# Thread: Modular Arithmetic- Quick question

1. ## Modular Arithmetic- Quick question

Hello

I've been having difficulty with understanding a concept within modular arithmetic

The question I have been stuck on for a while now is:

Given 5x = -2(mod 8)

find x^2(mod 8)

My attempt at a solution:

5x = -2(mod 8)'
25x^2 = 4 (mod 8)
x^2 = 4 (mod 8), as 25 = 4 (mod 8)

The answer at the back says 1, and I'm not sure where I went wrong

2. Originally Posted by Wandering
Hello

I've been having difficulty with understanding a concept within modular arithmetic

The question I have been stuck on for a while now is:
i can't find a mistake. for example x=6 satisfies 5x=-2(mod 8) and 6^2=4(mod 8)
Given 5x = -2(mod 8)

find x^2(mod 8)

My attempt at a solution:

5x = -2(mod 8)'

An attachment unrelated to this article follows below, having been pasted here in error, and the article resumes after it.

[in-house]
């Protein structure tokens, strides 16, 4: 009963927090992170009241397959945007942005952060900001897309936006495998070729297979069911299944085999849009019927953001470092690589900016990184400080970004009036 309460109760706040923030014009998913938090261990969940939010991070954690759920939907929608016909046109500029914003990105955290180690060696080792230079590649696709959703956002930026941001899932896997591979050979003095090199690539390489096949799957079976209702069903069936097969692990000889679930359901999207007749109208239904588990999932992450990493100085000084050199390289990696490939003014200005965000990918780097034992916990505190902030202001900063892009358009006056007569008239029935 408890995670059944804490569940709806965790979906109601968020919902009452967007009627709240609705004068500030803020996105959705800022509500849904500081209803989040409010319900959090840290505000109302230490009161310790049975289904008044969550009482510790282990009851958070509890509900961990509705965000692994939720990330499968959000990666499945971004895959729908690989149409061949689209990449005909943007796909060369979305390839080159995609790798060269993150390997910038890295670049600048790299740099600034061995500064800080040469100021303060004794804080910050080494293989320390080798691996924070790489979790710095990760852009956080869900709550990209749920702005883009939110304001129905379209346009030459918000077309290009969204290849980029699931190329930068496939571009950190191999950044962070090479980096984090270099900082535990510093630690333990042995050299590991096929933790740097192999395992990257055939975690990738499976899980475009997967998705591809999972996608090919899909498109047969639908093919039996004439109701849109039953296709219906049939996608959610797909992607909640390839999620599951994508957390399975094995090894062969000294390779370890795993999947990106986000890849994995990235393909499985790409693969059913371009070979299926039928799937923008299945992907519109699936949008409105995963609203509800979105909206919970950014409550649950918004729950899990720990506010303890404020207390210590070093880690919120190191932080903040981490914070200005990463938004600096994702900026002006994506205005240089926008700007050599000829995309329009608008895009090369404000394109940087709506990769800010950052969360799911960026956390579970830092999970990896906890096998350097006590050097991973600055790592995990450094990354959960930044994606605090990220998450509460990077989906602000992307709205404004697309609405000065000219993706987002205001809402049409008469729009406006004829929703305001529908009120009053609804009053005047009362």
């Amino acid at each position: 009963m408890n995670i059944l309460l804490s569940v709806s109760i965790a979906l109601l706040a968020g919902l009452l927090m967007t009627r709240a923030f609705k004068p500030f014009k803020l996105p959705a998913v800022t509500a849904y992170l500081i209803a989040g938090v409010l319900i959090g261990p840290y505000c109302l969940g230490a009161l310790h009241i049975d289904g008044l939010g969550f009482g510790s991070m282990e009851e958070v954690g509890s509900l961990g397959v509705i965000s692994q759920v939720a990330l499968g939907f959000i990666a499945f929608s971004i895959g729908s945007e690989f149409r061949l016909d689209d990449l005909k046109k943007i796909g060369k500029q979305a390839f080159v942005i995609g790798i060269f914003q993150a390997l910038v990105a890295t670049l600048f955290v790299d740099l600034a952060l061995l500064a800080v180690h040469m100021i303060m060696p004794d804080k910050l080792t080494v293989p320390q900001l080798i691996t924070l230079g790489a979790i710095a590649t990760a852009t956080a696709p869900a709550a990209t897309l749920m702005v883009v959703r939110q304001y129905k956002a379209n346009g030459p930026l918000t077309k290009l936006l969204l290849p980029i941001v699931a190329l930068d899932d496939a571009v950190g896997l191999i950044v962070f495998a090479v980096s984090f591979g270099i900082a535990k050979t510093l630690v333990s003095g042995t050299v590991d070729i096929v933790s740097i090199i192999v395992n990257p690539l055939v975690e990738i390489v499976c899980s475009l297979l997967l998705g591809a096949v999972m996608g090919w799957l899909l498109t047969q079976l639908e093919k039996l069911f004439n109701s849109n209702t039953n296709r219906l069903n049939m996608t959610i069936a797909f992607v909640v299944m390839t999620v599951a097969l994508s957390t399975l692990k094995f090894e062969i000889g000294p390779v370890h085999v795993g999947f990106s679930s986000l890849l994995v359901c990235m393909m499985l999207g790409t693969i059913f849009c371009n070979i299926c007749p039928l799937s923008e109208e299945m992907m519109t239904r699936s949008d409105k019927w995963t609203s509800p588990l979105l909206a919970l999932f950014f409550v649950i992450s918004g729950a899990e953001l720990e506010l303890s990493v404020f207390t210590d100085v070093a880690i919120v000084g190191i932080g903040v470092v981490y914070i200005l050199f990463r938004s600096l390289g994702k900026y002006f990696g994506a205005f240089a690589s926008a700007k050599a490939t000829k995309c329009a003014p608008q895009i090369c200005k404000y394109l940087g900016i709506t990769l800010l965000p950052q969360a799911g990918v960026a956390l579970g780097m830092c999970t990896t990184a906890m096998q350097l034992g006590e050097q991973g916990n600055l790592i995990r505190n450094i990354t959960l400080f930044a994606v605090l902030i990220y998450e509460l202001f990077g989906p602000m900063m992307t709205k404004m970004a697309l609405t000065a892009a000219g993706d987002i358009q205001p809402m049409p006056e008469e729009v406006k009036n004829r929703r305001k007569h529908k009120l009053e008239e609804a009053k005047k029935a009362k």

25x^2 = 4 (mod 8)
x^2 = 4 (mod 8), as 25 = 4 (mod 8)

The answer at the back says 1, and I'm not sure where I went wrong

i can't find a mistake. for example x=6 satisfies 5x=-2(mod 8) and 6^2=4(mod 8)

3. So the answer at the back must be wrong?

Thanks a lot

4. Originally Posted by Wandering
Hello

I've been having difficulty with understanding a concept within modular arithmetic

The question I have been stuck on for a while now is:

Given 5x = -2(mod 8)

find x^2(mod 8)

My attempt at a solution:

5x = -2(mod 8)'
25x^2 = 4 (mod 8)
x^2 = 4 (mod 8), as 25 = 4 (mod 8)

The answer at the back says 1, and I'm not sure where I went wrong

I too agree with your answer, nice going!

One little thing which I'm presuming is a typo since you got the correct answer. You wrote 25 = 4 (mod 8). In actuality 25 = 1 (mod 8).

-Dan

5. Hello, Wandering!

Sometimes early squaring can introduce extraneous roots.
So I solved it head-on.

$\text{Given: }\:5x\:\equiv\:\text{-}2\text{ (mod 8)}$

. . $\text{Find: }\:x^2\text{ (mod 8)}$

$\text{We are given: }\:5x\:\equiv\:\text{-}2\text{ (mod 8)}$

$\text{Multiply by 5: }\; 25x\:\equiv\:\text{-}10\text{ (mod 8)}$

$\text{Since }\:25\,\equiv 1\text{ (mod 8)}\:\text{ and }\:\text{-}10 \,\equiv\,6\text{ (mod 8)}$

. . $\text{we have: }\:x\:\equiv\:6\text{ (mod 8)}$

$\text{Therefore: }\:x^2 \:\equiv\:36 \:\equiv\:4 \text{ (mod 8)}$

You are correct . . . Good work!